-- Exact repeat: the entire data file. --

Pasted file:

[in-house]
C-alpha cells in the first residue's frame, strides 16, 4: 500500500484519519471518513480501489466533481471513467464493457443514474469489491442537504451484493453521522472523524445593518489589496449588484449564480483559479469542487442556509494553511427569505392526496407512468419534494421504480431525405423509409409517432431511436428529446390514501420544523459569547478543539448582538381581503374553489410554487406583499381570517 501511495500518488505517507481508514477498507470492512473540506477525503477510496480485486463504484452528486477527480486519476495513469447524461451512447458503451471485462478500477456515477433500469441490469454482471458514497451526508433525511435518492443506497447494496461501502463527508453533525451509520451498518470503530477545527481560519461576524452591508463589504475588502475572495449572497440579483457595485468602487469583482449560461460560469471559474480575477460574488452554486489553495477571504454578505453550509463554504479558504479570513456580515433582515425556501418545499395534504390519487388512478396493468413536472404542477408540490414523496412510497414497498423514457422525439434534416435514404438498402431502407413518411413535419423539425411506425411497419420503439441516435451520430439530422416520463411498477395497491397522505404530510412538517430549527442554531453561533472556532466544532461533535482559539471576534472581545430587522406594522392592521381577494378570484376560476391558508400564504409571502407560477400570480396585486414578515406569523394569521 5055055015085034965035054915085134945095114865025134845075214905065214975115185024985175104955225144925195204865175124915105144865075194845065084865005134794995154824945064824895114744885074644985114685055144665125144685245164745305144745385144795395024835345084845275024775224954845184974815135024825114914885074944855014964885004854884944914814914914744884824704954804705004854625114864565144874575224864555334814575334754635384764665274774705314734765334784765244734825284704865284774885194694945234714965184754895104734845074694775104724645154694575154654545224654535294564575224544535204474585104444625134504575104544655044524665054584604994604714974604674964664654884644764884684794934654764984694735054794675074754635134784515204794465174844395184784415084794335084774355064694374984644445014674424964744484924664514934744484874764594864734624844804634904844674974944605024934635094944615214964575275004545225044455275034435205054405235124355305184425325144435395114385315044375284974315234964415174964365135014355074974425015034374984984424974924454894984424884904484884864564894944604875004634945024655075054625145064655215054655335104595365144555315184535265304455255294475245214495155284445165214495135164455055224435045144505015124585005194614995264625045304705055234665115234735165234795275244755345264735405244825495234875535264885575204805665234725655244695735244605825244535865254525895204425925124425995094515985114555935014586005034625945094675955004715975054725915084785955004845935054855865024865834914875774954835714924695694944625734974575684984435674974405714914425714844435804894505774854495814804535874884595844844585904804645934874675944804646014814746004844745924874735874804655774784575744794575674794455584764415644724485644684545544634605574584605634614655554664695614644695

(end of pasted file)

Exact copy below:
[in-house]
C-alpha cells in the first residue's frame, strides 16, 4: 500500500484519519471518513480501489466533481471513467464493457443514474469489491442537504451484493453521522472523524445593518489589496449588484449564480483559479469542487442556509494553511427569505392526496407512468419534494421504480431525405423509409409517432431511436428529446390514501420544523459569547478543539448582538381581503374553489410554487406583499381570517 501511495500518488505517507481508514477498507470492512473540506477525503477510496480485486463504484452528486477527480486519476495513469447524461451512447458503451471485462478500477456515477433500469441490469454482471458514497451526508433525511435518492443506497447494496461501502463527508453533525451509520451498518470503530477545527481560519461576524452591508463589504475588502475572495449572497440579483457595485468602487469583482449560461460560469471559474480575477460574488452554486489553495477571504454578505453550509463554504479558504479570513456580515433582515425556501418545499395534504390519487388512478396493468413536472404542477408540490414523496412510497414497498423514457422525439434534416435514404438498402431502407413518411413535419423539425411506425411497419420503439441516435451520430439530422416520463411498477395497491397522505404530510412538517430549527442554531453561533472556532466544532461533535482559539471576534472581545430587522406594522392592521381577494378570484376560476391558508400564504409571502407560477400570480396585486414578515406569523394569521 5055055015085034965035054915085134945095114865025134845075214905065214975115185024985175104955225144925195204865175124915105144865075194845065084865005134794995154824945064824895114744885074644985114685055144665125144685245164745305144745385144795395024835345084845275024775224954845184974815135024825114914885074944855014964885004854884944914814914914744884824704954804705004854625114864565144874575224864555334814575334754635384764665274774705314734765334784765244734825284704865284774885194694945234714965184754895104734845074694775104724645154694575154654545224654535294564575224544535204474585104444625134504575104544655044524665054584604994604714974604674964664654884644764884684794934654764984694735054794675074754635134784515204794465174844395184784415084794335084774355064694374984644445014674424964744484924664514934744484874764594864734624844804634904844674974944605024934635094944615214964575275004545225044455275034435205054405235124355305184425325144435395114385315044375284974315234964415174964365135014355074974425015034374984984424974924454894984424884904484884864564894944604875004634945024655075054625145064655215054655335104595365144555315184535265304455255294475245214495155284445165214495135164455055224435045144505015124585005194614995264625045304705055234665115234735165234795275244755345264735405244825495234875535264885575204805665234725655244695735244605825244535865254525895204425925124425995094515985114555935014586005034625945094675955004715975054725915084785955004845935054855865024865834914875774954835714924695694944625734974575684984435674974405714914425714844435804894505774854495814804535874884595844844585904804645934874675944804646014814746004844745924874735874804655774784575744794575674794455584764415644724485644684545544634605574584605634614655554664695614644695